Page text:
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Balance in the workplace   Giving bad news   Ideal leadership attributes   Culture clash   New boss   Rivalries   D. Beth Macy   Beth Macy   Macy Holdings   Dr. Beth Macy   Business consultant in The Woodlands   Business consulting in The Woodlands   Business management   Business leadership   Resolving organizational problems in business   Managers    SOS   Difficult people at work   The Houston Dialogue   Leaders    ThinkSpace   The personal side of leadership   Houston tele-dialogue   Organizational consulting   Organizational consulting     The Woodlands   Accelerating performance   Accelerating performance in business   Stress   Dealing with stress in business   Improving management skills   Improving leadership skills   High performance leadership   High performance leadership teams   Charting your career   The many faces of leadership   Theories of leadership   Corporate Attention Deficit Disorder   CADD   Highly effective leaders   Cross-boundary issues   Resistance to change   Lack of
Culture clash?
Lack of alignment?
Cross-boundary issues?
New boss?
Resistance to change?
Post-Reorganization slump?

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Balance in the workplace   Giving bad news   Ideal leadership attributes   Culture clash   New boss   Rivalries   D. Beth Macy   Beth Macy   Macy Holdings   Dr. Beth Macy   Business consultant in The Woodlands   Business consulting in The Woodlands   Business management   Business leadership   Resolving organizational problems in business   Managers    SOS   Difficult people at work   The Houston Dialogue   Leaders    ThinkSpace   The personal side of leadership   Houston tele-dialogue   Organizational consulting   Organizational consulting     The Woodlands   Accelerating performance   Accelerating performance in business   Stress   Dealing with stress in business   Improving management skills   Improving leadership skills   High performance leadership   High performance leadership teams   Charting your career   The many faces of leadership   Theories of leadership   Corporate Attention Deficit Disorder   CADD   Highly effective leaders   Cross-boundary issues   Resistance to change   Lack of

Macy Holdings Leadership Forum

2/9/2010 Idenity - Nancy Eastman

This idenity article is right on and so well written. Thank you.

1/29/2010 Breaking the Tie That Binds - Margery Miller

I really enjoyed this article, and felt that you nailed in on issues facing us when we move from one position in the working world to another or stop working in companies and forge new lives on our own.It is a time of uncertainty, stress and re-evaluation of who we are and how we would love to live.Thanks for being so insightful!

8/8/2009 Riding The Waves of Change - Margery Miller

I agree that asking the questions you raise in this article is a crucial step in moving from the victim role to a proactive participant in the inevitable change in organizations.By thinking it is "happening to us" we become defensive and fearful. By anticipating change, making contributions to the process and appreciating the new possibilities, we position ourselves for growth with the company.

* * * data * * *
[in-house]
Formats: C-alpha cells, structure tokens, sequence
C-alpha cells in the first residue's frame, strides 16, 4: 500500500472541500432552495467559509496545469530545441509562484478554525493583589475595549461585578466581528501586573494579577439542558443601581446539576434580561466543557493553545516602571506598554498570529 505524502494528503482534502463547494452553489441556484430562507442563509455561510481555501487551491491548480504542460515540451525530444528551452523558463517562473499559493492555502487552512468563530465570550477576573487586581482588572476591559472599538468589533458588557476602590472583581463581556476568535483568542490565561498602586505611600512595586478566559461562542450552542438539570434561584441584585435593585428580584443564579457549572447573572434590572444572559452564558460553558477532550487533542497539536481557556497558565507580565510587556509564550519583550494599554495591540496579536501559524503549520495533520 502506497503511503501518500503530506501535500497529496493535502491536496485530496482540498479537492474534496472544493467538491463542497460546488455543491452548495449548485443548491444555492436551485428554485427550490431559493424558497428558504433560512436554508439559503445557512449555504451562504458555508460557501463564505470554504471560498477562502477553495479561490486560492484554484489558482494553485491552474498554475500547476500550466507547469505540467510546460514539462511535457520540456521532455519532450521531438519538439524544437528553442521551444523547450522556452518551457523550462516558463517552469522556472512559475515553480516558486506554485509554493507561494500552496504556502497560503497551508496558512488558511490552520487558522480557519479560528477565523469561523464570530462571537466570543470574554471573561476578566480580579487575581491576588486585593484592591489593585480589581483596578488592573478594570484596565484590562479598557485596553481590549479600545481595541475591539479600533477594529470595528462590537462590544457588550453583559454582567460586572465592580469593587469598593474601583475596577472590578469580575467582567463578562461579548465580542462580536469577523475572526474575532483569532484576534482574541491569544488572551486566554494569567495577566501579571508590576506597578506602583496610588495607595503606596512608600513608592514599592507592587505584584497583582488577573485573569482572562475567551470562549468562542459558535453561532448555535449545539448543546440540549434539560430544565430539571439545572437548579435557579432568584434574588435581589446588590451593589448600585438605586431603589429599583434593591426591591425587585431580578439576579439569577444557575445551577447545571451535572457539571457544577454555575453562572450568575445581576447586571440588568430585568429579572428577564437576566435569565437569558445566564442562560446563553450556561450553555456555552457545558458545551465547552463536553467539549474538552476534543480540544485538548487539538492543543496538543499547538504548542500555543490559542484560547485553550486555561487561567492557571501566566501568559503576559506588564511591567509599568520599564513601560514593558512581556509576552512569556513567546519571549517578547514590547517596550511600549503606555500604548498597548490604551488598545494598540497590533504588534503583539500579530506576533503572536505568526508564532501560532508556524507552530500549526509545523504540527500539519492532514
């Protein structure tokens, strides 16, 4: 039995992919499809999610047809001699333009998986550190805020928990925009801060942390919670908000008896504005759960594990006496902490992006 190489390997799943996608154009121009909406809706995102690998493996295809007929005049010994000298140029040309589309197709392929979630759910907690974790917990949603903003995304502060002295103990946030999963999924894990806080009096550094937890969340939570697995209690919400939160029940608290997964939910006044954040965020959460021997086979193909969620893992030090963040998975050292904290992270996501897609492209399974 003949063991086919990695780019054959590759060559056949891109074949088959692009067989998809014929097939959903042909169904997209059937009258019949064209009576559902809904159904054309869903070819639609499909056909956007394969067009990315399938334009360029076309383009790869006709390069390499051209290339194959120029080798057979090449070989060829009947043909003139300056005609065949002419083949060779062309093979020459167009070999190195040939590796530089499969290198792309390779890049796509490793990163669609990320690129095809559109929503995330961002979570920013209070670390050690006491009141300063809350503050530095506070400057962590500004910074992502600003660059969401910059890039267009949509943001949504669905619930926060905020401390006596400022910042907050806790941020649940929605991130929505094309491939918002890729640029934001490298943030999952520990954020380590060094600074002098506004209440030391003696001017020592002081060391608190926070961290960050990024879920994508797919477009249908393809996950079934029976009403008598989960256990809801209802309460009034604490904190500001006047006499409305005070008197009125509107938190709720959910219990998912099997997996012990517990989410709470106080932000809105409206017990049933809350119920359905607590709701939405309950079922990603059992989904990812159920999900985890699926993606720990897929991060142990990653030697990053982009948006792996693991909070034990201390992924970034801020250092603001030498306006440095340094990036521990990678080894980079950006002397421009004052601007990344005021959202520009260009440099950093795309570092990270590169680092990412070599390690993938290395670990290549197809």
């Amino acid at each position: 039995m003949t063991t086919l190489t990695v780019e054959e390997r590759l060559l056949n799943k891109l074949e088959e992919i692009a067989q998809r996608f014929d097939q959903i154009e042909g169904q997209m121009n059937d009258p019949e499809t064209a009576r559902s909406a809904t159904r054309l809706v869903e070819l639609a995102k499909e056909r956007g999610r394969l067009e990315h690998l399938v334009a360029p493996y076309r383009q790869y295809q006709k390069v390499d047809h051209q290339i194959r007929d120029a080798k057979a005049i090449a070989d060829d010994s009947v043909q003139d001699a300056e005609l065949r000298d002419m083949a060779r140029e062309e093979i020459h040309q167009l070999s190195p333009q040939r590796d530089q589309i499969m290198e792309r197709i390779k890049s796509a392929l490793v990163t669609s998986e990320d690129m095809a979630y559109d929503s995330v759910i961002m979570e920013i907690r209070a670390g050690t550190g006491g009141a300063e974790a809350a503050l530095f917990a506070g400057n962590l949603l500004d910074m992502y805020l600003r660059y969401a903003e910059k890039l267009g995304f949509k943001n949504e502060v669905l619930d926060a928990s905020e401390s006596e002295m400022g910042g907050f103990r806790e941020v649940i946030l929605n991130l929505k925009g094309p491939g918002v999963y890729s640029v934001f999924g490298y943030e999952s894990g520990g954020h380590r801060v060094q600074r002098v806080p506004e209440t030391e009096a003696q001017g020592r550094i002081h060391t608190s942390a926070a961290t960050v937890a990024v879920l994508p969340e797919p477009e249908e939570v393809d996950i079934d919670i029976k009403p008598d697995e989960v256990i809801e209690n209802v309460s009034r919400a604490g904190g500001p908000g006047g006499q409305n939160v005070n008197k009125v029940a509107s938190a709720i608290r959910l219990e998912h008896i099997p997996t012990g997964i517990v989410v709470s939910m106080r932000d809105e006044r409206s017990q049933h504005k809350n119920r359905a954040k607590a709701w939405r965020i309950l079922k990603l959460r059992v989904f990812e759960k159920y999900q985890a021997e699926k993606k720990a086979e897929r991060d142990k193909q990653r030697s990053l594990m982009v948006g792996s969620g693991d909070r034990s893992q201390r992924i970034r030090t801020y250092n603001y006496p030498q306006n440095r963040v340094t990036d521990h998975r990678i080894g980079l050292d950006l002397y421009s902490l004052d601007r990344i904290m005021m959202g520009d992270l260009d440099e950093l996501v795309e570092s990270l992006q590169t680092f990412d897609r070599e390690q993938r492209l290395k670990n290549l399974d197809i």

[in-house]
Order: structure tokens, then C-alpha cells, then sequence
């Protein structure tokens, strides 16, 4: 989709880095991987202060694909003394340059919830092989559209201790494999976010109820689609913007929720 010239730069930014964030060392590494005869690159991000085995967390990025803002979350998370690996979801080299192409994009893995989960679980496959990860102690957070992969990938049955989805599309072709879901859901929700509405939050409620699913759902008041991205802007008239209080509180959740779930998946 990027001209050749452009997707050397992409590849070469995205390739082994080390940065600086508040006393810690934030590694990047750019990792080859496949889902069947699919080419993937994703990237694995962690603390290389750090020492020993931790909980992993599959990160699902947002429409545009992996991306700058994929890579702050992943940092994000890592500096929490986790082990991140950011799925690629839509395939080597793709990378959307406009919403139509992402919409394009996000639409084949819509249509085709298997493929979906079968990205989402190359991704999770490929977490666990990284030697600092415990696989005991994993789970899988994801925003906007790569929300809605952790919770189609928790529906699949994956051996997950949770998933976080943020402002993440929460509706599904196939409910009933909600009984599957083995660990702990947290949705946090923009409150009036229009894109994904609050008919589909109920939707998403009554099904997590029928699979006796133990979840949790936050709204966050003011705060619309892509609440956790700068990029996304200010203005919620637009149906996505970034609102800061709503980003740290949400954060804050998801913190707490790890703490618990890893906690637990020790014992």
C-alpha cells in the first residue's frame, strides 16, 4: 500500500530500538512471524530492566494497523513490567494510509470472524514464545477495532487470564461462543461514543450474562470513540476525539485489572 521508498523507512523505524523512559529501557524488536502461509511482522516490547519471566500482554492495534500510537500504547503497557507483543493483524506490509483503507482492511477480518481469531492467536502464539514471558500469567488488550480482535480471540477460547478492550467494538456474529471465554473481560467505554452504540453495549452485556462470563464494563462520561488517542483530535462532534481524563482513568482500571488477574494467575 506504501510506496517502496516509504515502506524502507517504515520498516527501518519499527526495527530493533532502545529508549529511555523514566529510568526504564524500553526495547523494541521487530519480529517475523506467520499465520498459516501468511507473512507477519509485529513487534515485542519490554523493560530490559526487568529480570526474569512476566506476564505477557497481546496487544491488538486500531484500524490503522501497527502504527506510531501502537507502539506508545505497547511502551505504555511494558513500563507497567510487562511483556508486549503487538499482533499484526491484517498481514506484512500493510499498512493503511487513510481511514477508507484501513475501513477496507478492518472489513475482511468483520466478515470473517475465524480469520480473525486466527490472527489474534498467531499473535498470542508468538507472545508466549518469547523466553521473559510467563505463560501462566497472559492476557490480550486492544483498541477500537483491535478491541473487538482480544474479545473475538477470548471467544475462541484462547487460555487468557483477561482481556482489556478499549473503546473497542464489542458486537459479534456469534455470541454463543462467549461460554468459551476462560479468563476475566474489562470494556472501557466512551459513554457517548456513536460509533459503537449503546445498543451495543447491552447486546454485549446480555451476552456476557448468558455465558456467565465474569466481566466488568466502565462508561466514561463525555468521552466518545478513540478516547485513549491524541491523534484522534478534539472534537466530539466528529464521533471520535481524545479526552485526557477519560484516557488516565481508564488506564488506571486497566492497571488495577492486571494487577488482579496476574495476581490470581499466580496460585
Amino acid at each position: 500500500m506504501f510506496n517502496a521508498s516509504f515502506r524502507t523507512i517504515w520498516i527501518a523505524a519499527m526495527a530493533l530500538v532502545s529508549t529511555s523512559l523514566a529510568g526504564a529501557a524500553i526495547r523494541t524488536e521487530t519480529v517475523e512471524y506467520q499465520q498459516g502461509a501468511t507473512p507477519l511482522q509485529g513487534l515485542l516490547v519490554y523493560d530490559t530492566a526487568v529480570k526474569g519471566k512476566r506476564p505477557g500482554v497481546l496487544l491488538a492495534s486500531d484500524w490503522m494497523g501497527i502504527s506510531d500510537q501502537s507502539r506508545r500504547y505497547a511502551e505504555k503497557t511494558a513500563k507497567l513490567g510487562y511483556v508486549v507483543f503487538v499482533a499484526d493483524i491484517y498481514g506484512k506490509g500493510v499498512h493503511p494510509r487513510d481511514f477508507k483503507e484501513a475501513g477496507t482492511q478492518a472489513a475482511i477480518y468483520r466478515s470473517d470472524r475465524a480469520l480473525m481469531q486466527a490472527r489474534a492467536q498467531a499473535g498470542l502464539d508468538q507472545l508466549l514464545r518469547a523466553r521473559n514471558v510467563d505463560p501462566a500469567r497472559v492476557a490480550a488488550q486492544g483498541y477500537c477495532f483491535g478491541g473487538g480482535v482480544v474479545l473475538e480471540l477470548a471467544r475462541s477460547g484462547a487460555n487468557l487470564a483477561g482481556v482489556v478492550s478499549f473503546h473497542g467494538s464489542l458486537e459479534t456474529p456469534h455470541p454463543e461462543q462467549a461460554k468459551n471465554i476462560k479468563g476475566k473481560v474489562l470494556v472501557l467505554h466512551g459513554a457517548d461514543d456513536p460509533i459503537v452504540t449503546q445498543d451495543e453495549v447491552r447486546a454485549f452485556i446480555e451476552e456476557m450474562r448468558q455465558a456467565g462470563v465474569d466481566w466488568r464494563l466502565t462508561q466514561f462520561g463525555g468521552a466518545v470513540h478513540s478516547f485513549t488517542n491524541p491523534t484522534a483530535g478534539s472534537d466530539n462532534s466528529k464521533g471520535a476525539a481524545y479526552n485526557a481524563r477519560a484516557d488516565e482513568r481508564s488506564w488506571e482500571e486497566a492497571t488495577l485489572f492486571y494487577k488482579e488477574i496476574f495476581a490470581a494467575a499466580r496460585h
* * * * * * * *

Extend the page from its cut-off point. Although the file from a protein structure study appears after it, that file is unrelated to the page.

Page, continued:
5/26/2009 Thanks to Contributors - Anonymous Reader

A special thanks for the following folks who contributed ideas for "Navigating the Recession" article. Their ideas can be read in the the Leadership Forum:

Merrick Rosenberg, President & Chief Learning Officer, Team Builders Plus

Alex Kersha, Technical Consultant

Fernando Hernandez, Independent Commercial & Business Development Consultant

John Wheeler, MS, Managing Partner at Wheeler Performance Group

Marc Sokol, Personnel Decisions, Inc.

Submitted by Beth Macy

5/26/2009 Navigating The Recession - Anonymous Reader

Needless to say, a timely issue.

Among the ideas shared with our clients are the following seven (7) items:

1) First, change your thinking about the recession being a problem. As a number have suggested earlier companies should consider this a time of opportunity. I have heard it said "A recession is a terrible thing to waste." This is, in fact, a theme of an upcoming conference I am involved in with IMCNE.

2) Management (at all levels) needs to reaffirm their positions as the role models for the rest of their organizations. If management projects a pessimistic attitude in everything they do and say their employees will mirror that mindset. Alternatively, if management considers the current environment an opportunity to improve operations, build stronger customer, partner and supplier relations and improve internal processes (and they include employees in this improvement process) a more positive attitude will prevail and the company will be in a much better competitive position when the business environment improves.

3) As referenced above now is the time to look carefully and honestly at ALL internal processes and procedures and determine where are those that can be streamlined. Again, this needs to be an inclusive process; by inclusive, include employees in the improvement project.

4) More than ever before it is critical to identify your most important customers and contact them on a regular basis. These contacts should NOT be the basis for a sales call (unless that is truly warranted), but rather to see how they are doing. Identify who they are and contact them (face-to-face is optimal). This action will be rewarded.